The plan provides nearly 20 recommendations, including a restoration action program, suggestions for how to finance the program, as well as specific institutional and legislative recommendations designed to galvanize restoration.

Among the most notable elements is the assertion that sediment diversions would be the most beneficial method of wetland restoration and that several of them should be constructed along the Mississippi and Atchafalaya Rivers. This was also one of the first plans to advise against any new levee construction.

Many of the plan’s most significant propositions, those focused on restoration action, have yet to be realized, though the science behind sediment diversions is well developed and we continue to advocate for them as a sustainable restoration tool.

A bold but realistic plan of action

CRCL’s plan has two specific resource goals that are still strongly advocated for:

  1. To utilize freshwater and sediment diversions along the Mississippi River and Atchafalaya Rivers to sustain and restore coastal wetlands;
  2. To beneficially use dredged material from channel maintenance and existing spoil banks to backfill canals and nourish created wetlands and barrier islands

Restoring natural processes: Mississippi River water & sediment diversions

The Caernarvon and Davis Pond diversions were still being designed at the time this plan was published. Although there were expectations these structures would help control saltwater intrusion and reduce wetland loss, the plan underscores their limitations in active wetland restoration and land building. Despite the fact these diversions were designed for salinity and flood control, both areas have seen new land growth, though not at the scale or rate anticipated for sediment diversions.

The action program calls for the construction of a suite of freshwater and sediment diversions to restore hydrologic connections and halt wetland loss. The essence of many of these restoration ideas can be found in Louisiana’s 2012 Coastal Master Plan (CMP). Some of the restoration actions proposed in the 1988 plan include:

  • One or two diversions from the Atchafalaya River into the Lake Verret Basin and Western Terrebonne marshes.
    • 2012 CMP: Two diversions from the Atchafalaya will increase freshwater and sediment flows into Terrebonne marshes from Bayou Penchant westward, including our of our coalition’s 19 priority projects, Increase Atchafalaya Flow into Terrebonne Marshes.
  • Restoration of Bayou Lafourche into a distributary of the Mississippi River, with a diversion into Timbalier Bay.
    • 2012 CMP: Small-scale freshwater diversion from the river into Bayou Lafourche.
  • Freshwater and sediment diversions, at Bayou Manchac and Blind River, to bring Mississippi River water into the degraded swamps south of Lake Maurepas.
    • 2012 CMP: Two freshwater diversions, at Blind River and Hope Canal, and hydrologic restoration of the Amite River to restore freshwater inputs to Lake Maurepas, including one of our priority projects, West Maurepas Diversions.
  • A large-scale sediment diversion of the Mississippi River below New Orleans into Barataria Basin and a navigation channel from the river into Breton Sound in the vicinity of Empire.
    • 2012 CMP: Two sediment diversions into Barataria Basin in the vicinity of Diamond and Myrtle Grove, Lower and Mid-Barataria Sediment Diversions (also two of our coalition’s priority projects).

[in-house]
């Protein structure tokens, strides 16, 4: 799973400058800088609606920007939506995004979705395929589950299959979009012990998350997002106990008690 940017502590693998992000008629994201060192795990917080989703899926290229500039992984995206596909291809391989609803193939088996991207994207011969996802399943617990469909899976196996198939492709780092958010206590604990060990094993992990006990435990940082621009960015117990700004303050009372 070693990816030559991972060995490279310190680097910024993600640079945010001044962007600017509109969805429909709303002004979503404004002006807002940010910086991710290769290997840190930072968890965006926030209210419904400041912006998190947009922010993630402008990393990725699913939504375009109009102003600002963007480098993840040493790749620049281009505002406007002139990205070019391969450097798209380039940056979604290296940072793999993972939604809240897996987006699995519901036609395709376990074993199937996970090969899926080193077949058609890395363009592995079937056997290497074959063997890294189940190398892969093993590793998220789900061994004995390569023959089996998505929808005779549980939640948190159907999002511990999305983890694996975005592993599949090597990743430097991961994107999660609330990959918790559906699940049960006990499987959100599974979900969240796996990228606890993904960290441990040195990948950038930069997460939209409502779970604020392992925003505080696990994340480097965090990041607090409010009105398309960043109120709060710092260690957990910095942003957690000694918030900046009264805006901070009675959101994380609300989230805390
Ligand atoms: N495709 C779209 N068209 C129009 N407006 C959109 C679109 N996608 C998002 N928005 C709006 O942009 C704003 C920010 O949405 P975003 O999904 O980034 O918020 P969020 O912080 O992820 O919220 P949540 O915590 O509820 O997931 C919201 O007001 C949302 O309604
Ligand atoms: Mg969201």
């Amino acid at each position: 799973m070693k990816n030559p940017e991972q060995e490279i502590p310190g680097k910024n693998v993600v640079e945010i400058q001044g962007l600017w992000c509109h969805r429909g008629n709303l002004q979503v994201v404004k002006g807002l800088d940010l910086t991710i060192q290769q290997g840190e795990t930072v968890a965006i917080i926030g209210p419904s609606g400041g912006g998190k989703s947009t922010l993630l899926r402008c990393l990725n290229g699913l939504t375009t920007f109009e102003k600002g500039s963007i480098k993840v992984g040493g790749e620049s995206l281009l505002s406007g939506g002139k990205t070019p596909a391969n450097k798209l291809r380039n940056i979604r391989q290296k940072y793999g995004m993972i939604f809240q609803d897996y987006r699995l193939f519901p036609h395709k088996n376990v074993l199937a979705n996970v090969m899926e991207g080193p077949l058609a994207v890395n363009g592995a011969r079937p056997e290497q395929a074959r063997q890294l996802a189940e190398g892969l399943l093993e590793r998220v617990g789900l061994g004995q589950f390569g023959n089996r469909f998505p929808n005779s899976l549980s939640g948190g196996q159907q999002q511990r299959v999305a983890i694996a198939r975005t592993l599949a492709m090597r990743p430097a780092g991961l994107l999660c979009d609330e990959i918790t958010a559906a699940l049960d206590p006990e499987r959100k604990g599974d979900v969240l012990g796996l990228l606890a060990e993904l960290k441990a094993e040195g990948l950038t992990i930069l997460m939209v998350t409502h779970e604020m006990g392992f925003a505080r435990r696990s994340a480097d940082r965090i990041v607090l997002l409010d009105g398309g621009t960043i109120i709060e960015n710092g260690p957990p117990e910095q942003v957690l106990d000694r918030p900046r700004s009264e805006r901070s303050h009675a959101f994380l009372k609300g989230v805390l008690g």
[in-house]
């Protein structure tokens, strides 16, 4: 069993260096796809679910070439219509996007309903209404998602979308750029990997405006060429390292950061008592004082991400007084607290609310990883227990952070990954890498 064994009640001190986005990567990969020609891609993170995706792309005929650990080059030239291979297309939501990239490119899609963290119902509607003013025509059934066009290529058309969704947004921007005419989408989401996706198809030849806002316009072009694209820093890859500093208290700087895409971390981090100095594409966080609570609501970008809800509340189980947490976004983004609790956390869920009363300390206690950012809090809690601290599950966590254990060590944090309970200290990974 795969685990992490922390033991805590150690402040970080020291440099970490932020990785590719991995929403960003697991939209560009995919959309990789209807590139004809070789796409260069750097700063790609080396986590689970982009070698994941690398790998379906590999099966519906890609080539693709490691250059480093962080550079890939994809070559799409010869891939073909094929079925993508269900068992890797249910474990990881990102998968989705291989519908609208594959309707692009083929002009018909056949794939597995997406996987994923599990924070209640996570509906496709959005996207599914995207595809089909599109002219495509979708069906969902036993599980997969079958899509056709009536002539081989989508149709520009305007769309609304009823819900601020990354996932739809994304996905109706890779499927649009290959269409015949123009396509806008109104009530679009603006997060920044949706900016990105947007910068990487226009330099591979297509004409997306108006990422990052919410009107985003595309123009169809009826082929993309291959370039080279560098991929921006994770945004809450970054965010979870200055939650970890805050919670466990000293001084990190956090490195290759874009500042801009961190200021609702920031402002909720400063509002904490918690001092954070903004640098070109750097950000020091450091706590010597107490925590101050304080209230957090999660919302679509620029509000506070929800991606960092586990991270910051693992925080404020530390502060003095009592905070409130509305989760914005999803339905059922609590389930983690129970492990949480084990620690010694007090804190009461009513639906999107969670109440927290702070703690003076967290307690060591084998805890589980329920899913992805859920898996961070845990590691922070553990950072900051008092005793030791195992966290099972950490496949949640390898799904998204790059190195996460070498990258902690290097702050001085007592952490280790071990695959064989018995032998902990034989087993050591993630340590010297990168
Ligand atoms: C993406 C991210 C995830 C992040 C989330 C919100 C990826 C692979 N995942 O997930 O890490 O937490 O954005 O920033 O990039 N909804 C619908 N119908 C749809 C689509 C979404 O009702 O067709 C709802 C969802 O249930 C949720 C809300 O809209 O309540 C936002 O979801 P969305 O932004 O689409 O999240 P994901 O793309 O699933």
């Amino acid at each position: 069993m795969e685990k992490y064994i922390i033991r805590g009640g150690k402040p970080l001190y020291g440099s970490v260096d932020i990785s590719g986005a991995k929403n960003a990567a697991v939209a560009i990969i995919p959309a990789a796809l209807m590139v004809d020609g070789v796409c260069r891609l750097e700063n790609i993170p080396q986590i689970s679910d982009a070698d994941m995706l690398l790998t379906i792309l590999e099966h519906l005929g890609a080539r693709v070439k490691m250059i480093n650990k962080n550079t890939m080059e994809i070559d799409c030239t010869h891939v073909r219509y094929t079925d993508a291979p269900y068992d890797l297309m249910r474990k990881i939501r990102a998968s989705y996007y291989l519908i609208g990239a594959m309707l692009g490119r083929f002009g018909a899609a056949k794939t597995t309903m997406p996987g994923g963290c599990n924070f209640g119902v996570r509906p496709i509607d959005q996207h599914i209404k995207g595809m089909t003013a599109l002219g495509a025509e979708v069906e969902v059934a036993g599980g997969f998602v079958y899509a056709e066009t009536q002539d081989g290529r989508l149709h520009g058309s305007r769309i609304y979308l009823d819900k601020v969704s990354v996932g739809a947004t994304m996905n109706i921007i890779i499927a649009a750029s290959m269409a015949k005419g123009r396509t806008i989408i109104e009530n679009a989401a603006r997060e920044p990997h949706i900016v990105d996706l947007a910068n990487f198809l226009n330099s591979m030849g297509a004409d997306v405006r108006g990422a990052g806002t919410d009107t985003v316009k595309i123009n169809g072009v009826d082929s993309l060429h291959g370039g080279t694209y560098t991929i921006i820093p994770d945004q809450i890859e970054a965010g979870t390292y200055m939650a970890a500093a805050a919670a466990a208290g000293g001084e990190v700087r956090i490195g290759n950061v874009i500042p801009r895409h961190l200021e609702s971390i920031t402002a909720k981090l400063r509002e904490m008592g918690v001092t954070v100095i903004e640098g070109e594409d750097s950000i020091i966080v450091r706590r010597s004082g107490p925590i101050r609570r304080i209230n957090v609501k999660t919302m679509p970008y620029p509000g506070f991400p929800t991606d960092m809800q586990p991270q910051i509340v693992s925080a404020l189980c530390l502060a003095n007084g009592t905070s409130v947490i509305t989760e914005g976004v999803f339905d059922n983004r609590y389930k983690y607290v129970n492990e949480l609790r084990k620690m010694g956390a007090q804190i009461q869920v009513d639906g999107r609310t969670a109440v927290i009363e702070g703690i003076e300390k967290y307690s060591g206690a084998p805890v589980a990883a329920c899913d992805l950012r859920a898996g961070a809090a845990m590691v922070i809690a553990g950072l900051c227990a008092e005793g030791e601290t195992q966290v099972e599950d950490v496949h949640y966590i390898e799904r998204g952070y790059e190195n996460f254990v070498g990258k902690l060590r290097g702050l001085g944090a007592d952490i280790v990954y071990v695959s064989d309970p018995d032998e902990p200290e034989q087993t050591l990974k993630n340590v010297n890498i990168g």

Beneficial use of dredged material

In addition to the focus on restoring natural processes by using freshwater and sediment diversions, the plan has another major component that concentrate on restoration actions that would provide short-term benefits as well as some regulatory changes. This component focuses on using dredged sediments, taken from the bottoms of canals or by removing spoil banks, for restoration efforts.

It is recommended that all dredged material from channel maintenance work should be used for wetland creation and restoration. Sediment from spoil banks would be used to plug many of the abandoned canals along the coast, which would also provide hydrologic restoration of freshwater flow across the affected marshes.

Looking back, moving forward

As we review these early restoration plans, it becomes clear that using water and sediment from the Mississippi River to restore Louisiana’s coastal wetlands is not a new idea. Diversions have long been a key component in coastal restoration planning, though they are only one of the suite of tools we can use.

Restoration planning has spanned more than four decades in Louisiana, but it is only in the last two that consistent funding became available. Check out our next post for more on funded restoration programs in Louisiana.

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The History of Coastal Restoration in Louisiana: More than 40 years of planning

August 17, 2015 | Posted by lbourg in 2012 Coastal Master Plan, Coastal Protection and Restoration Authority (CPRA), coastal restoration, Community Resiliency, Diversions, Hurricane Katrina, Hurricanes, K10, Louisiana Coastal Area (LCA), Mid-Barataria Sediment Diversion, Restoration Projects, Science

By Estelle Robichaux, Restoration Project Analyst, Environmental Defense Fund and Gaby Garcia, Science Intern, Environmental Defense Fund

The damage wrought by Hurricane Katrina, which made landfall in Louisiana’s bird’s foot delta nearly 10 years ago, brought regional and national attention to the state’s dramatic and ongoing coastal land loss crisis. But this crisis, as well as innovative and large-scale solutions to reverse wetland loss, had been studied, discussed and planned by scientists and decision-makers for decades.